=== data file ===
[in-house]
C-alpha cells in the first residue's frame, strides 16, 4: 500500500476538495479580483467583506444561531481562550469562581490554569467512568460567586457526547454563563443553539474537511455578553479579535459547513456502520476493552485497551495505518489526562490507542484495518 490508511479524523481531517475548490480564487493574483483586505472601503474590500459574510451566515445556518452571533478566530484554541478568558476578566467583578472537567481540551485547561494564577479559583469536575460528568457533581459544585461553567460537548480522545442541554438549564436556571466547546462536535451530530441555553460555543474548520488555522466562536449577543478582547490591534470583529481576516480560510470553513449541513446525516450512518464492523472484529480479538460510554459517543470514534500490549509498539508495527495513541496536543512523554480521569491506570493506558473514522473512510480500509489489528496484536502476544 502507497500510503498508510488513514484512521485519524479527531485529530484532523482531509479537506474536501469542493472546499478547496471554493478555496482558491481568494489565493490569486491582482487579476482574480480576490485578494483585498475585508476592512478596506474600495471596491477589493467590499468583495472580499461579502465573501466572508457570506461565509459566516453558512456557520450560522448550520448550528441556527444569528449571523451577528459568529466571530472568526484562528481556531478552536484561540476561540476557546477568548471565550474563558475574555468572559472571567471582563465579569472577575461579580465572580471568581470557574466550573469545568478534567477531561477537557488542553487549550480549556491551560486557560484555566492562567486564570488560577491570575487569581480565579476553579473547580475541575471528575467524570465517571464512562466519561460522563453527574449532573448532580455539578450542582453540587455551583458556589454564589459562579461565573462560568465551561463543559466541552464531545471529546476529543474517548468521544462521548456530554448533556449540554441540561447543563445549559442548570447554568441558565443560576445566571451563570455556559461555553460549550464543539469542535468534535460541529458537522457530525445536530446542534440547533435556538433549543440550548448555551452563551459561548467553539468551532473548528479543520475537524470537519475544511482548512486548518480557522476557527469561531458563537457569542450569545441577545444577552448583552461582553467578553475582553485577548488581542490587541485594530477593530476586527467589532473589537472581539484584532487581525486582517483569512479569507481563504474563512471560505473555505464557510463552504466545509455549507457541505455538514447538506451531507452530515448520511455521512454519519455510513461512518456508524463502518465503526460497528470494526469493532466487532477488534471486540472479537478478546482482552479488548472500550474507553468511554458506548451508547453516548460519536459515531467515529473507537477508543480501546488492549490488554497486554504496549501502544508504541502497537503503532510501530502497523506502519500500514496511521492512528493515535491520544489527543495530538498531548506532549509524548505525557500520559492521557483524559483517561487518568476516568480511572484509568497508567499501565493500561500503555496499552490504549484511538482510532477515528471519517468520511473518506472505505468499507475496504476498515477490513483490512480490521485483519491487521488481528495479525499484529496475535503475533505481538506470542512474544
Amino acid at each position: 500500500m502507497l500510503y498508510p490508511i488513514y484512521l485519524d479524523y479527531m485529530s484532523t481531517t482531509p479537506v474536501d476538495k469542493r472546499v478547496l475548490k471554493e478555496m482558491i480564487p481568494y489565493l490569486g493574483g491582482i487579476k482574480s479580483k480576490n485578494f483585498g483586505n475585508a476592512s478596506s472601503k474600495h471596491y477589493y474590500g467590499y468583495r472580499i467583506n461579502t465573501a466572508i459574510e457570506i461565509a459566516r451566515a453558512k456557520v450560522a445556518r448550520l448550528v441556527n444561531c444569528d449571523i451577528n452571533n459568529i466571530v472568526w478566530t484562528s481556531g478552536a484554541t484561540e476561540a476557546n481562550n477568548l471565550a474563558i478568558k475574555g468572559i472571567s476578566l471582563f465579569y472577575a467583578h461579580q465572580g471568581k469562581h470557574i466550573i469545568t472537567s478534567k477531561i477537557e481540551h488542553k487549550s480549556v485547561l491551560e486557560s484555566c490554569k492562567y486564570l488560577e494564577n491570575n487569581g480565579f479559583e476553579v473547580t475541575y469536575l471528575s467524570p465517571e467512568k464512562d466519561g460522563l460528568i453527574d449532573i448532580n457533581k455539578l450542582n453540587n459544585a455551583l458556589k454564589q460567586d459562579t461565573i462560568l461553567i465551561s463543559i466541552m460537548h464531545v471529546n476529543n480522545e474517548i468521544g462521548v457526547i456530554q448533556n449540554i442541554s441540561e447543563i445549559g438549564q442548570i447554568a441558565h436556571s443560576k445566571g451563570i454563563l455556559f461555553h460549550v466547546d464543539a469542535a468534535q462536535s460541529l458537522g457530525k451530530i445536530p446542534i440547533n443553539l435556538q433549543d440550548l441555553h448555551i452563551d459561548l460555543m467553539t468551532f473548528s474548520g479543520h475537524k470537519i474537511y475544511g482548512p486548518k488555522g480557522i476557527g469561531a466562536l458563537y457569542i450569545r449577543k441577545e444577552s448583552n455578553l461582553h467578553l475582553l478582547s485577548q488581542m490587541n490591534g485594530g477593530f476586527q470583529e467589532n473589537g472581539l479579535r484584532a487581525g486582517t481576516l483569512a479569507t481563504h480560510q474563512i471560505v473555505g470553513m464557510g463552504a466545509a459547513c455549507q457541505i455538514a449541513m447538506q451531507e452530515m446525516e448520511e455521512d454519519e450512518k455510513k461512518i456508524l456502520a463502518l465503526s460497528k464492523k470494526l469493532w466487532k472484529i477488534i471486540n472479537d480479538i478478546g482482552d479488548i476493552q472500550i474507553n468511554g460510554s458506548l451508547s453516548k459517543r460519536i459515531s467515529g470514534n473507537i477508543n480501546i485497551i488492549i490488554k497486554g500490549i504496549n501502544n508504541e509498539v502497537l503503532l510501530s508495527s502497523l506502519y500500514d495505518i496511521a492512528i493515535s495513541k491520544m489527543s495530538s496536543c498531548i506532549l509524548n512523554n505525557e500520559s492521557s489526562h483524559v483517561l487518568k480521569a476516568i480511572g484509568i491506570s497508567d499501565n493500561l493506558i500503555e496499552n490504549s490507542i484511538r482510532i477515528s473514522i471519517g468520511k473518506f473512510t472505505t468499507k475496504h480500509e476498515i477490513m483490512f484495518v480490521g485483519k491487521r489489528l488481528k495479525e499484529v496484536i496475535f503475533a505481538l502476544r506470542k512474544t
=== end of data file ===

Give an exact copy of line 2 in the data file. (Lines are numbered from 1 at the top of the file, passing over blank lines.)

C-alpha cells in the first residue's frame, strides 16, 4: 500500500476538495479580483467583506444561531481562550469562581490554569467512568460567586457526547454563563443553539474537511455578553479579535459547513456502520476493552485497551495505518489526562490507542484495518 490508511479524523481531517475548490480564487493574483483586505472601503474590500459574510451566515445556518452571533478566530484554541478568558476578566467583578472537567481540551485547561494564577479559583469536575460528568457533581459544585461553567460537548480522545442541554438549564436556571466547546462536535451530530441555553460555543474548520488555522466562536449577543478582547490591534470583529481576516480560510470553513449541513446525516450512518464492523472484529480479538460510554459517543470514534500490549509498539508495527495513541496536543512523554480521569491506570493506558473514522473512510480500509489489528496484536502476544 502507497500510503498508510488513514484512521485519524479527531485529530484532523482531509479537506474536501469542493472546499478547496471554493478555496482558491481568494489565493490569486491582482487579476482574480480576490485578494483585498475585508476592512478596506474600495471596491477589493467590499468583495472580499461579502465573501466572508457570506461565509459566516453558512456557520450560522448550520448550528441556527444569528449571523451577528459568529466571530472568526484562528481556531478552536484561540476561540476557546477568548471565550474563558475574555468572559472571567471582563465579569472577575461579580465572580471568581470557574466550573469545568478534567477531561477537557488542553487549550480549556491551560486557560484555566492562567486564570488560577491570575487569581480565579476553579473547580475541575471528575467524570465517571464512562466519561460522563453527574449532573448532580455539578450542582453540587455551583458556589454564589459562579461565573462560568465551561463543559466541552464531545471529546476529543474517548468521544462521548456530554448533556449540554441540561447543563445549559442548570447554568441558565443560576445566571451563570455556559461555553460549550464543539469542535468534535460541529458537522457530525445536530446542534440547533435556538433549543440550548448555551452563551459561548467553539468551532473548528479543520475537524470537519475544511482548512486548518480557522476557527469561531458563537457569542450569545441577545444577552448583552461582553467578553475582553485577548488581542490587541485594530477593530476586527467589532473589537472581539484584532487581525486582517483569512479569507481563504474563512471560505473555505464557510463552504466545509455549507457541505455538514447538506451531507452530515448520511455521512454519519455510513461512518456508524463502518465503526460497528470494526469493532466487532477488534471486540472479537478478546482482552479488548472500550474507553468511554458506548451508547453516548460519536459515531467515529473507537477508543480501546488492549490488554497486554504496549501502544508504541502497537503503532510501530502497523506502519500500514496511521492512528493515535491520544489527543495530538498531548506532549509524548505525557500520559492521557483524559483517561487518568476516568480511572484509568497508567499501565493500561500503555496499552490504549484511538482510532477515528471519517468520511473518506472505505468499507475496504476498515477490513483490512480490521485483519491487521488481528495479525499484529496475535503475533505481538506470542512474544